From Revolution Square to gardens and old historic centre
It was founded by a shepherd, according to local legend, and was later nicknamed the Paris of the East.
But Bucharest’s idyllic roots and elegant reputation eventually gave way to a series of 20th century calamities: war, invasions, earthquakes and communism.
The Russian Church in Bucharest, Romania. Bucharest enjoys a rich multi-faith tradition, revived since 1989, with synagogues, mosques and Romanian Orthodox churches in every neighbourhood.
— Photo by The Associated Press
Today the Romanian capital is home to two million people, with a cityscape that ranges from rundown grandeur to communist monstrosities and sleek modernism.
Old villas, some dilapidated, from the pre-communist aristocracy, sit next to multi-rise office blocks and modern new villas — many of which are empty due to recent economic troubles. But while Bucharest is messy, overcrowded and shabby in parts, it also hums with a cozy, vibrant and seductive Byzantine charm.
Here are some places, all of them free, that help tell the city’s stories.
If you want the drama of history, there is no better place to start than Revolution Square, where the final showdown between the communist dictator Nicolae Ceausescu and the people took place. Ceausescu gave his last speech here in the final hours of his 25-year rule and was booed and jeered for the first time.
Afraid of the angry crowds and his own army, which had begun to desert him, he fled the square from the roof of a Communist Party building by helicopter, the last time he ever saw Bucharest.
On Christmas Day, 1989, he and his wife Elena were summarily executed in the nearby city of Targoviste after a 55-minute trial.
Revolution Square saw some of the fiercest fighting as Ceausescu loyalists fired on unarmed demonstrators, and the building that housed the dreaded Securitate Communist secret police has been preserved.
Prior to the Second World War, Romania was a monarchy.
The royal palace (now the national art museum), where officials announced that Romania had switched sides from the Nazis to the Allies in 1944, is also in the square, as is the Athenee Palace, a legendary hotel that inspired a book about spies, diplomats, journalists during the Second World War, and the Cina restaurant, a top place for the latest gossip during the Second World War. For more cultural pursuits, there is the Atheneum, a neoclassical concert hall built in the late 19th century with a grand columned entryway and domed roof, considered one of the city’s most beautiful buildings.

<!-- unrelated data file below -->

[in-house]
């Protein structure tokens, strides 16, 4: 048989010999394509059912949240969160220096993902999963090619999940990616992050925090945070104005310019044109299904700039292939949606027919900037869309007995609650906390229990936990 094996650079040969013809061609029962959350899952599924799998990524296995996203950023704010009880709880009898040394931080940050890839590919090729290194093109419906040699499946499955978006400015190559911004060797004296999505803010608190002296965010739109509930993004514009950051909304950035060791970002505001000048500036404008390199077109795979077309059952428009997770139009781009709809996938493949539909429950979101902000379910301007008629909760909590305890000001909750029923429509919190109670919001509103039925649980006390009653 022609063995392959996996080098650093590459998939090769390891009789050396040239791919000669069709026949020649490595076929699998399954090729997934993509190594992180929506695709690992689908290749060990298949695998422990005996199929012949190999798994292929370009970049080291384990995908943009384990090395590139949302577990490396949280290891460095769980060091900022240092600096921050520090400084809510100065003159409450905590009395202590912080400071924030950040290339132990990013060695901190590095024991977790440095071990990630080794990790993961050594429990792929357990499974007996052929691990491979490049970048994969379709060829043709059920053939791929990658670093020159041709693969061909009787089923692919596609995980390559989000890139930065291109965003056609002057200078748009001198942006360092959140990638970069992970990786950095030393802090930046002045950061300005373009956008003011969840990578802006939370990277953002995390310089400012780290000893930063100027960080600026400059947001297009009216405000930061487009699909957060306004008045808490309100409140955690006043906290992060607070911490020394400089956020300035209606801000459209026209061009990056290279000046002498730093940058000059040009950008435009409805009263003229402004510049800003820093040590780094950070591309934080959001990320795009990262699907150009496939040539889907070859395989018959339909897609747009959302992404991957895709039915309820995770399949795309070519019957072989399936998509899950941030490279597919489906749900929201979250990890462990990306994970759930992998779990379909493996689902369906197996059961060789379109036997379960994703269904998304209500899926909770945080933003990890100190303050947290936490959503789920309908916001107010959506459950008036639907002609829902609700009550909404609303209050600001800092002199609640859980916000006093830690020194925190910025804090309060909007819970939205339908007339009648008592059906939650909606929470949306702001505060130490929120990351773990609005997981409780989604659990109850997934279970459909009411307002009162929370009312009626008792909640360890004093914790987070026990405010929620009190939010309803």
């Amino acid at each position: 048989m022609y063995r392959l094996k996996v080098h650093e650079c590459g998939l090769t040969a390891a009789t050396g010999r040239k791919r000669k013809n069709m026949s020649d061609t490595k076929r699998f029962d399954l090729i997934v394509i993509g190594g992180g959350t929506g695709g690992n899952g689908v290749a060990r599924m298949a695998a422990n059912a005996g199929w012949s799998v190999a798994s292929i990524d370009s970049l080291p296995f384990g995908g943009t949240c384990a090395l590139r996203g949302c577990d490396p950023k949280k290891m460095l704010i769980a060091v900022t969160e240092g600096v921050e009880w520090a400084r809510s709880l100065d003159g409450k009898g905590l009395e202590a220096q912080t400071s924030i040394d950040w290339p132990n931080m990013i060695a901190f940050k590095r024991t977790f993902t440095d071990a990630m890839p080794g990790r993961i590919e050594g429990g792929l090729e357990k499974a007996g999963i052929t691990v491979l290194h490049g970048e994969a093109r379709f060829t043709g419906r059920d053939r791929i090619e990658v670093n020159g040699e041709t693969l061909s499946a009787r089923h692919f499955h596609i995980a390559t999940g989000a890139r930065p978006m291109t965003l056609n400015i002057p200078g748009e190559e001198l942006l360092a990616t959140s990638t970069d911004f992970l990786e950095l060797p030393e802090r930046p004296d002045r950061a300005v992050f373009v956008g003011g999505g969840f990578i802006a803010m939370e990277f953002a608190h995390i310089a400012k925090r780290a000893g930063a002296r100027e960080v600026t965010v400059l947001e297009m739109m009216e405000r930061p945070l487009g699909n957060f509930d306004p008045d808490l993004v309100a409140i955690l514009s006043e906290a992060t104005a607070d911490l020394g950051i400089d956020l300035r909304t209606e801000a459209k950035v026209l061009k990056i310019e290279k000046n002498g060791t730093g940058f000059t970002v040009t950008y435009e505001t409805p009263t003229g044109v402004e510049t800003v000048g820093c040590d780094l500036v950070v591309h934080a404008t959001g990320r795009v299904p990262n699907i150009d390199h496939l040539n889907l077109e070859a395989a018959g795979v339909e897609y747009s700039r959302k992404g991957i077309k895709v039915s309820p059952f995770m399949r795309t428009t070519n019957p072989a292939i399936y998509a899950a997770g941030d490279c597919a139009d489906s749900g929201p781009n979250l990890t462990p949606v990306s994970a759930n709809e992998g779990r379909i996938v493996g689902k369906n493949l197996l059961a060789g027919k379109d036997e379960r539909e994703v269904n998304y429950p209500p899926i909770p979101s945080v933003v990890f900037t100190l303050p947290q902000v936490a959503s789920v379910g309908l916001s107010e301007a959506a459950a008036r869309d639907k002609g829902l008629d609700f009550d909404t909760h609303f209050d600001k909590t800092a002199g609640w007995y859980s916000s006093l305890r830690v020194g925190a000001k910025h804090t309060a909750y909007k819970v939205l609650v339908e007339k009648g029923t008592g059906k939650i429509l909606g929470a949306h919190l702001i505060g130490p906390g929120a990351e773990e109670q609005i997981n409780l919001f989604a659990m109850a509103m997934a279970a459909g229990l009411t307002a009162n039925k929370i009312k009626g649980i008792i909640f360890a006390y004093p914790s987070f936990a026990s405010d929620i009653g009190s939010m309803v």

Bellu is the city’s grandest and probably most overcrowded cemetery in a country where funerals and burials can be elaborate and very public affairs.
The cemetery is also considered one of Europe’s most valuable, because its immense collection of sculptures constitutes a vast outdoor museum.
Every Romanian academic, writer, scientist and musician of note is buried here.
The cemetery is just south of the Heroes’ Cemetery, the final resting place for the 564 people who died in the 1989 revolution.
Also buried here are national poet Mihai Eminescu, national playwright Ion Luca Caragiale, and the inventor and airplane builder Aurel Vlaicu.
Bucharesters traditionally seek refuge in the city’s parks during the scorching summer months.
Cismigiu is one of the city’s oldest gardens and a traditional meeting place for students, lovers and chess players.
It boasts an artificial lake, a skating rink in winter, winding paths, a panoply of trees and shrubs and a memorial commemorating French soldiers killed in the city during the First World War.
It also appears in short stories written by Caragiale.
Bucharest enjoys a rich multi-faith tradition, revived since 1989, with synagogues, mosques and Romanian Orthodox churches in every neighbourhood.
There are also other Christian churches such as the Armenian Church, the Lutheran Church and the red-bricked Anglican Church of the Resurrection, which turns 100 this year.
Especially worth visiting are the Roman Catholic St. Joseph’s
Cathedral, possibly the city’s grandest church, the 18th-century Stavropoleos Monastery, which has the largest collection of Byzantine music books in Romania, and the Russian Church, with seven gold domes, funded by Russia’s last czar, Emperor Nicholas II.
The Old City
Once a rundown area, the old city or Centru Vechi, which is basically all that remains of pre-war Bucharest, has in recent years become a vibrant quarter for entertainment and tourists, boasting antique shops, theatres, boutique hotels, restaurants, and bars, some of which stay open around the clock in the summer.
You can see the neoclassical National Bank of Romania, Hanul lui Manuc, built in 1808, which is both a hotel and traditional Romanian restaurant, and the Caru cu Bere, surely Bucharest’s most famous and popular restaurant, with a spectacular interior that’s virtually identical to when it was built in 1875.
A final note: Getting around Bucharest is not free, but it’s cheap. One good thing Ceausescu did was build the subway, which transports passengers cheaply and efficiently around the capital.
Taxis are plentiful and cheap, starting at 1.39 lei (40 cents ) a kilometre (0.6 miles).).